Should we fear Disease X?
15th March 2018 – A sinister sounding disease has been added to the World Health Organisation's (WHO's) list of global priority health threats.
'Disease X' may sound like the stuff of science-fiction nightmares, however, it is a scientific way of warning that a future threat to humans may emerge out of the unknown and take us unawares and unprepared.
After all, 'X' is often called the unknown factor.
History has shown us that millions of people can die from diseases that humans knew nothing about.
The Black Death, or 'the plague', devastated Europe's population in the 14th century. More recently, a particularly virulent type of influenza, called 'Spanish Flu' killed millions in the aftermath of World War I.
What is Disease X?
"Disease X represents the knowledge that a serious international epidemic could be caused by a pathogen currently unknown to cause human disease," according to WHO's website.
Although it does not exist as an actual disease, the WHO has added it to its priority list so scientists and health professionals can plan for the future.
In essence, it is a hypothetical virus that could cause a major pandemic at some point in the future.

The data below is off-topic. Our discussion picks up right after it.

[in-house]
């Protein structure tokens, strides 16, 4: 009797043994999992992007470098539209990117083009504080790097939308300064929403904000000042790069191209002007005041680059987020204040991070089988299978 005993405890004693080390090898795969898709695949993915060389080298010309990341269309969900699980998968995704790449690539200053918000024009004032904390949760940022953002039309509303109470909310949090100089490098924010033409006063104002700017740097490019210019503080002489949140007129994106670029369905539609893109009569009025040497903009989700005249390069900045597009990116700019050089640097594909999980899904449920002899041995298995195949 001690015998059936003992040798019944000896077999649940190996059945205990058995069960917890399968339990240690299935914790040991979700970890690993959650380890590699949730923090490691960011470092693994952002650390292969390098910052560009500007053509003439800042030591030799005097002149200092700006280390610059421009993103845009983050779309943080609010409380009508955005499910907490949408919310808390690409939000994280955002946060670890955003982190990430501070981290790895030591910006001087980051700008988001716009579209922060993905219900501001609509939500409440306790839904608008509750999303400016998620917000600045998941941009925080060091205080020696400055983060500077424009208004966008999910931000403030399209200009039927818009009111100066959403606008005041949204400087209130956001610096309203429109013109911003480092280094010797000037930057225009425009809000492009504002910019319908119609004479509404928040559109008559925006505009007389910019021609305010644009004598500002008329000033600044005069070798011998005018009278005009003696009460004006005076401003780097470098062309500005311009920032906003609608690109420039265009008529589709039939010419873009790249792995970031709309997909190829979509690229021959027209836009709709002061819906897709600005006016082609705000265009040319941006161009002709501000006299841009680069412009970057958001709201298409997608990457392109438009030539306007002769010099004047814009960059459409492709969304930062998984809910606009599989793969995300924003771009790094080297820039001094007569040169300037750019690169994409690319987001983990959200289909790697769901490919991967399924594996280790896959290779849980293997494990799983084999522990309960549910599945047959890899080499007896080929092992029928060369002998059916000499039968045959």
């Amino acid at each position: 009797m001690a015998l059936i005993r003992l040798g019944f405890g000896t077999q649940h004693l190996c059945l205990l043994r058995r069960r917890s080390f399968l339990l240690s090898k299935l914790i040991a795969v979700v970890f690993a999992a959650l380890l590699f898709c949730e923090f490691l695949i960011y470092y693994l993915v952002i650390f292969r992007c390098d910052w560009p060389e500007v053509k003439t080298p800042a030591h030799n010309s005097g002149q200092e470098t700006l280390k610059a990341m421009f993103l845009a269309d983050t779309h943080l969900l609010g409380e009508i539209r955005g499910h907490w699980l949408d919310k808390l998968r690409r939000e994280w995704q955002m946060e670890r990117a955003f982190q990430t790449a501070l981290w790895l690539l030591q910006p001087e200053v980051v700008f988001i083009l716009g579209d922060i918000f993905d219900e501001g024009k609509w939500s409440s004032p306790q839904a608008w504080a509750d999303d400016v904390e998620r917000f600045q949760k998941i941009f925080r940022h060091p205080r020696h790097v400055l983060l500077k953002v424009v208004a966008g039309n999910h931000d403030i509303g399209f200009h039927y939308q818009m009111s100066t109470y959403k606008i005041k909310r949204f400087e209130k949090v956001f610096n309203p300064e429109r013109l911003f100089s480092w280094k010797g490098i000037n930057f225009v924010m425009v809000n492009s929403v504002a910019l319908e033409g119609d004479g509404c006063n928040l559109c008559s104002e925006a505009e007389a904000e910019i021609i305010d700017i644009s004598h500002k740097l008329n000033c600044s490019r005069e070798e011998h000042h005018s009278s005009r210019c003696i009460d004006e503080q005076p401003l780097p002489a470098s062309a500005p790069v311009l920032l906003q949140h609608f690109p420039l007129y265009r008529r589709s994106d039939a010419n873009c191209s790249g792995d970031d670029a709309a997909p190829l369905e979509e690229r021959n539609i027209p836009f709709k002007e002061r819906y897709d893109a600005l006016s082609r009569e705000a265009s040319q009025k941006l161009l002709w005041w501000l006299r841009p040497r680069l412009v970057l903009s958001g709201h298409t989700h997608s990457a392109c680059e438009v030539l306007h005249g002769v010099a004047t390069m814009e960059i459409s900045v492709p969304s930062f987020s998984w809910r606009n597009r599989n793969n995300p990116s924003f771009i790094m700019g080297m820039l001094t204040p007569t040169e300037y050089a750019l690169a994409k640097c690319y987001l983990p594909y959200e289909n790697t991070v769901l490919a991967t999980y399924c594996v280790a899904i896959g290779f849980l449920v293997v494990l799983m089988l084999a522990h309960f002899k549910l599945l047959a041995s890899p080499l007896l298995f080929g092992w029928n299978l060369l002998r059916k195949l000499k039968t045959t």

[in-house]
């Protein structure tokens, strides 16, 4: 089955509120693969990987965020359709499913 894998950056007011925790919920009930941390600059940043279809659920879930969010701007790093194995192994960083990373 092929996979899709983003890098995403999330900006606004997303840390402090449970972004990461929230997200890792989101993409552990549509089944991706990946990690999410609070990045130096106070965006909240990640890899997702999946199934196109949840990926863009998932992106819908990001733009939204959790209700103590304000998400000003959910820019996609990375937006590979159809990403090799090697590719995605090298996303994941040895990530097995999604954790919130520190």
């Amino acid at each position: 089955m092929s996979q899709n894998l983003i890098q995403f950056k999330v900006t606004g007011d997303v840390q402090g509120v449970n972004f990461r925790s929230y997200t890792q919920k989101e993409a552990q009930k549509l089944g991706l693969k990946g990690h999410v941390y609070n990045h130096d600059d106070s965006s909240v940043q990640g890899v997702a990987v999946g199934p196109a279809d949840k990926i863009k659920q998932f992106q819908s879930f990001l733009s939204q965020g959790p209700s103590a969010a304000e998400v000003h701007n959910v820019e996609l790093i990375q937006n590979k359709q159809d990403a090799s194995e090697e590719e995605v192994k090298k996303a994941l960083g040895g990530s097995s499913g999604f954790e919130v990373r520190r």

"History tells us that it is likely the next big outbreak will be something we have not seen before", John-Arne Rottingen, chief executive of the Research Council of Norway and a scientific adviser to the WHO committee told The Telegraph.
What is this priority list?
Disease X is 8th in a list of diseases that experts believe are most capable of causing a public health emergency.
It underlines the need for urgent research and development because they lack drugs for treatment and vaccines for prevention.
What are the threats?
The updated list from the WHO says the current threats that warrant accelerated research and development are:
The WHO points out that the order of diseases on the list does not denote any ranking of priority.
Are there any other major disease threats?
Several other diseases were candidates for inclusion in the list.
- Arenaviral Haemorrhagic Fevers, other than Lassa Fever
- Highly pathogenic coronaviral diseases other than MERS and SARS
- Emerging non-polio enteroviruses (including EV71, D68)
- Severe Fever with Thrombocytopenia Syndrome (SFTS)
The WHO committee says these diseases pose major public health risks and calls for further research and development, including surveillance and diagnostics.
It says they should be monitored carefully and considered again at the next annual review.